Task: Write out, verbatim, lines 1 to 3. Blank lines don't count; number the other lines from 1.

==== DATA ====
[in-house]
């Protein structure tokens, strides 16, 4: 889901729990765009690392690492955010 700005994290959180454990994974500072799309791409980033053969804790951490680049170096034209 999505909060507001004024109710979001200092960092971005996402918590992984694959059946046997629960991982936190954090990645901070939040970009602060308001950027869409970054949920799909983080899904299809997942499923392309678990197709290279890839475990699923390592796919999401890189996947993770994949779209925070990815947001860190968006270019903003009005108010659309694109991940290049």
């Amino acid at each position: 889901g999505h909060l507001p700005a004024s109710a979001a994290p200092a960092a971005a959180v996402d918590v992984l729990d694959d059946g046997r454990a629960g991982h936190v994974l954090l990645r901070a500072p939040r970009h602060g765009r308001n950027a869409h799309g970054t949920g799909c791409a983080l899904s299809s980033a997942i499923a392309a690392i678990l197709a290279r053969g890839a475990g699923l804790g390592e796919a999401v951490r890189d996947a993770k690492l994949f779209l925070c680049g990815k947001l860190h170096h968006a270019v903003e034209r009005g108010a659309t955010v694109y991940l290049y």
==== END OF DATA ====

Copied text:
[in-house]
């Protein structure tokens, strides 16, 4: 889901729990765009690392690492955010 700005994290959180454990994974500072799309791409980033053969804790951490680049170096034209 999505909060507001004024109710979001200092960092971005996402918590992984694959059946046997629960991982936190954090990645901070939040970009602060308001950027869409970054949920799909983080899904299809997942499923392309678990197709290279890839475990699923390592796919999401890189996947993770994949779209925070990815947001860190968006270019903003009005108010659309694109991940290049």
């Amino acid at each position: 889901g999505h909060l507001p700005a004024s109710a979001a994290p200092a960092a971005a959180v996402d918590v992984l729990d694959d059946g046997r454990a629960g991982h936190v994974l954090l990645r901070a500072p939040r970009h602060g765009r308001n950027a869409h799309g970054t949920g799909c791409a983080l899904s299809s980033a997942i499923a392309a690392i678990l197709a290279r053969g890839a475990g699923l804790g390592e796919a999401v951490r890189d996947a993770k690492l994949f779209l925070c680049g990815k947001l860190h170096h968006a270019v903003e034209r009005g108010a659309t955010v694109y991940l290049y």